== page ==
13. I'll start a string thread:) Wormwood--- Look here: http://www.scienceforums.net/forum/showthread.php?t=28298.
  14. Well, the simple one that Kaluza and Klein were working on, anyway. I do what I can.
  15. Norm--- I seem to recall the tension in the string going to infinity, or some such.
  16. BenTheMan

    Animal Rights

    I have talked with animal rights activists in the past, and the reason I always get is that we should protect things that suffer. What I don't understand is that it is proven that fetuses feel pain in the third trimester---see the link below. It is a systematic study, published in the Journal of the American Medical Association, detailing the finding that fetuses feel pain at 20 weeks. Why is it, then, that people like PETA aren't also campaigning for late term abortion bans? http://jama.ama-assn.org/cgi/content/short/294/8/947
  17. Dan---you don't know what you're talking about.
  18. The six little circles are the extra dimensions of string theory... We can describe OUR position with 4 numbers, but if we are small enough (like the ant on the rope), we need ten numbers. No, this was the first attempt by Einstein to unify electromagnetism and gravity. If you have five dimensions, where one of them is a little circle, then you can naturally incorporate electromagnetism with gravity. BUT, the problem is that there is an extra particle predicted that isn't observed, and we now know electromagnesim isn't fundamental.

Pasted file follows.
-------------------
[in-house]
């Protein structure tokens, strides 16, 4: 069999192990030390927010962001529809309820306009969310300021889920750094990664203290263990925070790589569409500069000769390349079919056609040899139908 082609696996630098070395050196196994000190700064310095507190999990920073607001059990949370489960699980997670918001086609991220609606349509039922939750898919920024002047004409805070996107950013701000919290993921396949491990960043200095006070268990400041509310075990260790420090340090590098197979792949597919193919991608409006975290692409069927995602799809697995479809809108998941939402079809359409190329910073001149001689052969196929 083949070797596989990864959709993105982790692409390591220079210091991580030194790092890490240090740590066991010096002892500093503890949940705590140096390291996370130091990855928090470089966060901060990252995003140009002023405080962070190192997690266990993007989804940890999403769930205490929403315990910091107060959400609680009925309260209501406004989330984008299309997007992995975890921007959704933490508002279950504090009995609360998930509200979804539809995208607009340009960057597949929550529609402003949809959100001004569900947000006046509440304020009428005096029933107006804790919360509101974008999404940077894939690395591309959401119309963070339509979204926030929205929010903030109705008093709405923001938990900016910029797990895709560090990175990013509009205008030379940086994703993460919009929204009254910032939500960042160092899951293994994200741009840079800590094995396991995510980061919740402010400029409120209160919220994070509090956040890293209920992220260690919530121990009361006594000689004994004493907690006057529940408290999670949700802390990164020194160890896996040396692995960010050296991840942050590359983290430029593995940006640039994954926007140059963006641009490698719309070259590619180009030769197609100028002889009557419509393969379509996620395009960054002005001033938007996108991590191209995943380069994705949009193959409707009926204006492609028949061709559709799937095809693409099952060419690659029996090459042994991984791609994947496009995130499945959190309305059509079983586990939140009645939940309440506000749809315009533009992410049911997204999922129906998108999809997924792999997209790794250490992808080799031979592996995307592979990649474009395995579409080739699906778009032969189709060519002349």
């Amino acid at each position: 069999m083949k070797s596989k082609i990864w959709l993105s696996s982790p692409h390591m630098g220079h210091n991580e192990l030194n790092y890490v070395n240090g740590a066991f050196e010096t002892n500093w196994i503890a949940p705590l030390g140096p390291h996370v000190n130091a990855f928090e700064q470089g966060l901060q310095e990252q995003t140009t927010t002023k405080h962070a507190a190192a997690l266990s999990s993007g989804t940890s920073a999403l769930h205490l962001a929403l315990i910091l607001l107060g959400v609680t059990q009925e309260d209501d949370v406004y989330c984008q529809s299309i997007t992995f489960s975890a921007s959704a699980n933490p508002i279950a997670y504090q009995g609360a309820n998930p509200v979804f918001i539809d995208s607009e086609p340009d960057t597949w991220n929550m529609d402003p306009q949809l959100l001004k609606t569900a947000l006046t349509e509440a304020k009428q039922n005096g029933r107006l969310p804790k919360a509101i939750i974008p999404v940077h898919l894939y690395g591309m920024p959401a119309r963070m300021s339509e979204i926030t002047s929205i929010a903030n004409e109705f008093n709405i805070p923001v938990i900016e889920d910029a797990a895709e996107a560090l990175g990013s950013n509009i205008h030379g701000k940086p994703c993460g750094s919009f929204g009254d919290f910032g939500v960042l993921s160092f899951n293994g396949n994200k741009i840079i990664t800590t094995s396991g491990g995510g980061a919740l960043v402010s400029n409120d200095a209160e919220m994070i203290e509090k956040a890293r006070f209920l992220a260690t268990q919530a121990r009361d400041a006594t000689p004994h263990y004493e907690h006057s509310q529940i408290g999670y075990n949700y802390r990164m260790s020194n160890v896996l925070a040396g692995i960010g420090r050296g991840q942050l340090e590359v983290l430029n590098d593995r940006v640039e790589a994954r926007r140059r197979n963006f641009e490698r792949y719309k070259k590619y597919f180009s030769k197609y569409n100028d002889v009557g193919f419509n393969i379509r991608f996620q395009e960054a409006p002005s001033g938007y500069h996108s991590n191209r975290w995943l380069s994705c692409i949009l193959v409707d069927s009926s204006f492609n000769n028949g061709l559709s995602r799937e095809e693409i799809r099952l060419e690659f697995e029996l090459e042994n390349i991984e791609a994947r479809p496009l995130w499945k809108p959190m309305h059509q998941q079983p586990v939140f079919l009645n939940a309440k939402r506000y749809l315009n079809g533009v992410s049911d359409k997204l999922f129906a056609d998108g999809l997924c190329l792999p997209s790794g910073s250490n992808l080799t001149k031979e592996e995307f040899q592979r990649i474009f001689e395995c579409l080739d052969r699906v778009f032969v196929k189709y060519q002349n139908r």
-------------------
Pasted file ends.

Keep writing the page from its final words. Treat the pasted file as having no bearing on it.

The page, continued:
19. Well, quantum gravity is a general term for a quantum description of gravitational phenomena. For example, the singularity occurs in the classical theory when a star collapses---that is, there is nothing to prohibit the matter from collapsing all the way to zero size, which is how you get a singularity. But we expect that there some new physics which prevents the singularity from forming---this is the catch-all phrase ``quantum gravity''.
  20. I don't think you can say this. I think that the singularity forms classically---whatever quantum theory of gravity you want should prevent the singularity from forming, but classically you are stuck with it.
  21. Despite the engineering challenges of having four beams travelling at 0.9999... times the speed of light collide at the same point, you are neglecting the fact that to get particles going this fast, you have to first accelerate them. LHC is so large becuase it takes a long time to get protons moving that fast. So you'd get twice the luminosity (two times as many collisions) but only half the center of mass energy. Keep thinking!
  22. No, a black hole certainly exists, because an observer can watch an horizon form.
  23. I don't understand any of this. What I think you said is that my calculation isn't valid because I am using a reference point at the center of the sphere. This clearly can't be right, as the velocity is measerued at the endge of the sphere, at r_e. No, that's exactly what we observe. Pointlike electrons---we have never preformed an experiment to make us believe that the electron is composite. You're assuming this, not showing it. Plus there is absolutely no experimental evidence that this is corect. Wrong again. We know what the mass is, we can measure it. Therefore we know the energy (or, rest energy, as you've written the equation.)
  24. Nonono---for a dustball, or a dying star or something, a black hole forms in finite time, no problem. now if that dust was massless...